“Delightfully Clamorous:” yMusic’s Ecstatic Science (New Amsterdam)

For a band that plays to sold-out stadiums alongside musicians like Paul Simon, Bon Iver, and Ben Folds, yMusic’s performance on Ecstatic Science (New Amsterdam Records) shows a surprising degree of intimacy. Comprised of CJ Camerieri (trumpet), Alex Sopp (flute), Hideaki Aomori (clarinet), Rob Moose (violin), Nadia Sirota (viola), and Gabriel Cabezas (cello), yMusic’s performing forces are unusual but highly versatile. Ecstatic Science is a study in scope, moving from gargantuan walls of unrestrained sound to mixes that sound like they’re coming from inside your own head. From composer collaborators Gabriella Smith, Missy Mazzoli, Paul Wiancko, and Caroline Shaw, yMusic’s commissions (and Alejandro Venguer’s production) give a vehicle for their dazzling ability to experiment with—and even warp—perspective.

Tessellations by Gabriella Smith places listeners between two streams of music, meandering, brushing against one another, and separating again. The first stream begins with a persistent rhythm beaten on the body of a cello while a mass of rhythmic fragments accumulates rapidly alongside it. In the other stream, short, playful glissandi stretch and elongate to overtake static held tones in the trumpet and clarinet. Echoed in Aomori’s tapering from rough, pounding bass clarinet articulations to subtler, Vivaldian shimmer is the piece’s gradual unspooling from thick, ensemble textures to the solitary rhythm that began it.

yMusic--Photo by Graham Tolbert

yMusic–Photo by Graham Tolbert

Missy Mazzoli’s Ecstatic Science is the mirror image of the preceding track. Using the same materials (interlocking rhythms and glissandi), she turns the ensemble toward unity rather than fragmentation. The woodwinds’ disjunct polyrhythms spin into undulating contours, with each instrument following its own rhythmic subdivision. But yMusic’s careful balance leaves nothing in the foreground, drawing the listener away from the details and toward the whole. Thous&ths by Paul Wiancko is one of yMusic’s most unique, compelling tracks. The ensemble brings a full spectrum of subtle and detailed articulations to Wiancko’s score, animating its quirks and quips. When a muted soliloquy in the cello gives way to a series of wry, even sarcastic fanfares, the resulting adventure through off-kilter waltzes and pensive jazz ballads slingshots the listener between corners of the musical world that rarely touch. Thous&ths is the best kind of aural caricature: full of personality, quizzically raised eyebrows, and sly winks.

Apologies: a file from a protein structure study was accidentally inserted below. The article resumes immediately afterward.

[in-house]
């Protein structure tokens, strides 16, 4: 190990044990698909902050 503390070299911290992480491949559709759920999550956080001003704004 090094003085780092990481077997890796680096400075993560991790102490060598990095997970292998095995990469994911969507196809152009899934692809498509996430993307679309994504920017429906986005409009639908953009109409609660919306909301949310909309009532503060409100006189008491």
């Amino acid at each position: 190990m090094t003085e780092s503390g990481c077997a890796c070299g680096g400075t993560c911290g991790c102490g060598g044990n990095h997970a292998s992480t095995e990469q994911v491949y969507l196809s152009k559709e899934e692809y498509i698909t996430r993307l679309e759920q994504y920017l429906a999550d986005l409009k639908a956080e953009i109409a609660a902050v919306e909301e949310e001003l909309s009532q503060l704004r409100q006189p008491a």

Caroline Shaw’s Draft of a High Rise achieves the architectural scope set out by its title, moving from abstract outline to a close-up view of the details, and finally through a dizzying tour of the whole. In the first movement, “Inked Frame,” homophonic textures highlight the ensemble’s elaboration and delicate detailing of Shaw’s melody. A countermelody of swirling, dovetailed interactions between flute, clarinet, and trumpet trails slightly behind, giving the impression of flowing, organic curves. In the second movement, “A Scribbled Veneer,” an ascending fifth motive is treated with an endless number of alternative endings. Sirota, Moose, and Sopp’s subtle and perpetually shifting embellishments force the perspective to zoom in closer. The end of the second movement plays with focus—how audible are the details as articulations fall out of sync and the ear is drawn toward the bigger picture once again? The final movement, “Their Stenciled Breath,” draws from the same motivic ideas as its earlier movements, but the rate of change is accelerated. Following a single line becomes mesmerizing, like trying to follow a single blade of a fan. The centrifuge eventually jerks to a close, casting off excess until all that is left is a pizzicato pulse.

Caroline Shaw

Caroline Shaw–Photo by Kait Moreno

The album closes with Maré, a second selection by Gabriella Smith. Abruptly, the timbral world shifts to one of microtones and breathy harmonics, made familiar by allusions in earlier snippets of Shaw’s Draft of a High Rise and Smith’s Tessellations. The ensemble sits comfortably on the threshold of audibility, gradually increasing in volume and clarity. Aomori shines with high, gutsy glissandi and timbre trills. What begins as a frenetic and uneasy whirlwind increases in speed, density, and ferocity, reaching a breaking point in feral interjections from Aomori and Camerieri. As Sopp’s breathy flute guides the listener into relief (and a normal blood pressure), the piece collapses into wispy fragments and ends with the wash of noise where it started.

Ecstatic Science shows yMusic entering the new decade with eyes open to its new directions, though firmly grounded in an ensemble identity. Listening to the album in sequence can even suggest a narrative: a big, banging, and delightfully clamorous yMusic contracts to an intrepid and malleable yMusic. How will that group identity shift into their future? Does their sensitive performance of Smith’s Maré foreshadow a broadening of the ensemble’s standard fare? This balanced album seems to reach beyond what Nadia Sirota has identified as their niche: “groove-typed, hockety pieces.” With their veteran status and pieces like Wiancko’s and Smith’s to guide future commissioned composers, yMusic promises to grow into 2020 and beyond in unexpected and surprising ways.